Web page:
The financial planning profession is full of acronyms such as RMD, IRA, TSA and NUA. One acronym making a comeback due to the increase in the US Equity market is “NUA”. NUA stands for net unrealized appreciation and anyone with a 401k account containing stock might want to better understand it. NUA comes into play when a person retires or otherwise leaves an employer sponsored 401k plan. In many cases, 401k funds are rolled over to an IRA. However, if you hold company stock in the 401k plan, you might be best served by rolling the company stock out separately.
Before getting to an example, here are the gory details: The net unrealized appreciation in securities is the excess of the fair market value over the cost basis and may be excluded from the participant's income. Further, it is not subject to the 10% penalty tax even though the participant is under age 59-1/2, since, with limited exceptions; the 10% tax only applies to amounts included in income. The cost basis is added to income and subject to the 10% penalty, if the participant is under 59.5 and the securities are not rolled over to an IRA.
Suppose Mary age 62 works for a large company that offers a 401k plan. Over the years she has purchased $50,000 of XYZ company stock and it has appreciated over the years with a current value of $150,000. Therefore, Mary has a basis of $50,000 and net unrealized appreciation of $100,000.
If Mary rolls XYZ stock over to an IRA at retirement or termination, the full $150,000 will be taxed like the other funds at ordinary income tax rates when distributed. However, if Mary rolls XYZ stock out separately the tax rules are different and potentially more favorable. In the example above, if Mary rolls XYZ out she will pay ordinary income tax immediately on $50,000 but may obtain long term capital treatment on the $100,000 appreciation when the stock is sold; thus potentially saving several thousand dollars in income tax.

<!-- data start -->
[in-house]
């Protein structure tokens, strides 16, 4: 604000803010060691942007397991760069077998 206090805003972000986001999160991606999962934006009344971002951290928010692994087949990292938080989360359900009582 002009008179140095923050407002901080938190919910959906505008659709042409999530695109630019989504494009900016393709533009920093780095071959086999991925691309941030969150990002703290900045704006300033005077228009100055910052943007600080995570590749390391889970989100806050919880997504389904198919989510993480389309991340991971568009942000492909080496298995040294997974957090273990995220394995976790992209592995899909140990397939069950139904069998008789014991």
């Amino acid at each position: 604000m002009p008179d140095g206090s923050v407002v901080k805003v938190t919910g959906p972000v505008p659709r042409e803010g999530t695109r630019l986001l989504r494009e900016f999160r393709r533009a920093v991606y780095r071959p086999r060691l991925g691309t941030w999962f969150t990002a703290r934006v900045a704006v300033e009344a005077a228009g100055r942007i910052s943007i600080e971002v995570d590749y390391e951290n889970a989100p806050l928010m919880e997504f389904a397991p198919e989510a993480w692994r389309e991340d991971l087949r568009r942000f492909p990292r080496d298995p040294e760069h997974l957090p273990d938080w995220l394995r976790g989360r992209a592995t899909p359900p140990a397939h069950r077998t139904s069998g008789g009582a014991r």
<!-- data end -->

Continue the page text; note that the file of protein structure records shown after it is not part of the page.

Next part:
A NUA transaction is complex so care and professional guidance is encouraged.
Timothy Wyman, CFP®, JD is the Managing Partner and Financial Planner at Center for Financial Planning, Inc. and is a frequent contributor to national media including appearances on Good Morning America Weekend Edition and WDIV Channel 4 News and published articles including Forbes and The Wall Street Journal. A leader in his profession, Tim served on the National Board of Directors for the 28,000 member Financial Planning Association™ (FPA®), trained and mentored hundreds of CFP® practitioners and is a frequent speaker to organizations and businesses on various financial planning topics.
The information contained in this report does not purport to be a complete description of the securities, markets or developments referred to in this material, is not a complete summary or statement of all available data necessary for making an investment decision, and does not constitute a recommendation. The information has been obtained from sources considered to be reliable, but we do not guarantee that the foregoing material is accurate or complete. Any opinions are those of Center for Financial Planning, Inc., and not necessarily those of RJFS or Raymond James. You should discuss any tax or legal matters with the appropriate professional.